(Reuters (Eng) 11/24/16)
A mother and her four-year-old daughter who were separated after fleeing the threat of female genital mutilation (FGM) in Ivory Coast may be reunited in Italy before Christmas after a stroke of luck allowed police to trace the woman, authorities said. The girl, identified only as Oumoh, is one of at least 20,000 unaccompanied minors who have reached Italy this year from war-torn and poverty-stricken countries mainly in Africa and the Middle East. She arrived on the southern Italian island of Lampedusa on Nov. 5 after being rescued from a rickety boat by the coastguard, police said. "She was quite traumatized, and initially wouldn't speak or communicate," Marilena Cefala, the head of Lampedusa's reception center, told the Thomson Reuters Foundation...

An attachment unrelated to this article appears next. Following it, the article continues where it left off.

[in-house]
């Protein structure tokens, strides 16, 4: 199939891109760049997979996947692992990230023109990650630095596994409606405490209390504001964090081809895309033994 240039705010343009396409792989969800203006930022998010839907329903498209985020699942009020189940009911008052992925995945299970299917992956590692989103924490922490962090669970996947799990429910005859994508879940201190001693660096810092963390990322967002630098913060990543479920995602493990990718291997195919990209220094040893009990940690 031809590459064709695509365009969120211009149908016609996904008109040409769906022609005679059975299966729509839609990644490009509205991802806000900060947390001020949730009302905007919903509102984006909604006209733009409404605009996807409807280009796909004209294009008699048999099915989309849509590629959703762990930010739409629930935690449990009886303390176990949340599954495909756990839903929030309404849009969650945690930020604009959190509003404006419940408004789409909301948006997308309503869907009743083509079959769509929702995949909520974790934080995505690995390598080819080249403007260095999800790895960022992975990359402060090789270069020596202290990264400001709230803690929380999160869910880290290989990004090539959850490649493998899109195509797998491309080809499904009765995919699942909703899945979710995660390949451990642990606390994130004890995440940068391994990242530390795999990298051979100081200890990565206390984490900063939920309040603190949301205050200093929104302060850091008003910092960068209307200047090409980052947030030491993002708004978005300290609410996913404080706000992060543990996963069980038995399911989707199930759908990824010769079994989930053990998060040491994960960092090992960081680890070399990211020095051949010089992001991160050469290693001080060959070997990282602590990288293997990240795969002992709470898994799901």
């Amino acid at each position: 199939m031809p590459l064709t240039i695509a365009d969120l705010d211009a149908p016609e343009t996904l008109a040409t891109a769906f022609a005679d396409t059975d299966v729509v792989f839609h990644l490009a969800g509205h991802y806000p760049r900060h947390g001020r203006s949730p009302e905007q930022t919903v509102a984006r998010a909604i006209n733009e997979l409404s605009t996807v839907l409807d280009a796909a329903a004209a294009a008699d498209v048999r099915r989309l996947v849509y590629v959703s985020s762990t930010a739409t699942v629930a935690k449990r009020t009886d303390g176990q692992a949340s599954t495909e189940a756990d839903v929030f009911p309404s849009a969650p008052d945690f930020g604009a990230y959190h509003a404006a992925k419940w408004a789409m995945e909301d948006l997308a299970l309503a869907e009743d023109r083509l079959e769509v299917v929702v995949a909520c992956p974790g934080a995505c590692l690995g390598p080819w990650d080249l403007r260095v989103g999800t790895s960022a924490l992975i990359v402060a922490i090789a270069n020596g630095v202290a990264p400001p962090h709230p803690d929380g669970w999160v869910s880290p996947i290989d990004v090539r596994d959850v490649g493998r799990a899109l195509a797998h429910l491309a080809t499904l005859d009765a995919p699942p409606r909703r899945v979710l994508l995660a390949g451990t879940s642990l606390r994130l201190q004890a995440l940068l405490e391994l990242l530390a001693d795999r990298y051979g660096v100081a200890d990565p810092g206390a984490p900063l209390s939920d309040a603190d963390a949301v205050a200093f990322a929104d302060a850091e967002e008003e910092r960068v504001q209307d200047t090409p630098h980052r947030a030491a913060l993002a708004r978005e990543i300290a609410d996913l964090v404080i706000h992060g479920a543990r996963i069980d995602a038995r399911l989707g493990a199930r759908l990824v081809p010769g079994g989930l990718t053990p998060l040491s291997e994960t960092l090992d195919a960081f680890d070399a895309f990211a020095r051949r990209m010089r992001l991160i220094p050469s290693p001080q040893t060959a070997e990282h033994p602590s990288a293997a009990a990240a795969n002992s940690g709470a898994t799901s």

(CNN 11/23/16)
Near Africa's horn on the easternmost part of the continent, a shiny new electric railway runs alongside an old abandoned track through both arid desert and green highlands. Some 750 kilometres (466 miles) long, the $4 billion line opened in October and links landlocked Ethiopia to the coast in Djibouti. It was partly funded and built by Chinese companies, just like the other planned lines it could soon link up with neighboring Sudan and Kenya -- where the first part of a new $13 billion Kenyan railway linking Mombasa to Nairobi is taking shape. The sprawling network is planned to continue into South Sudan, Uganda, Rwanda and Burundi, as part of transnational efforts to connect countries within East Africa. This...
(APA 11/23/16)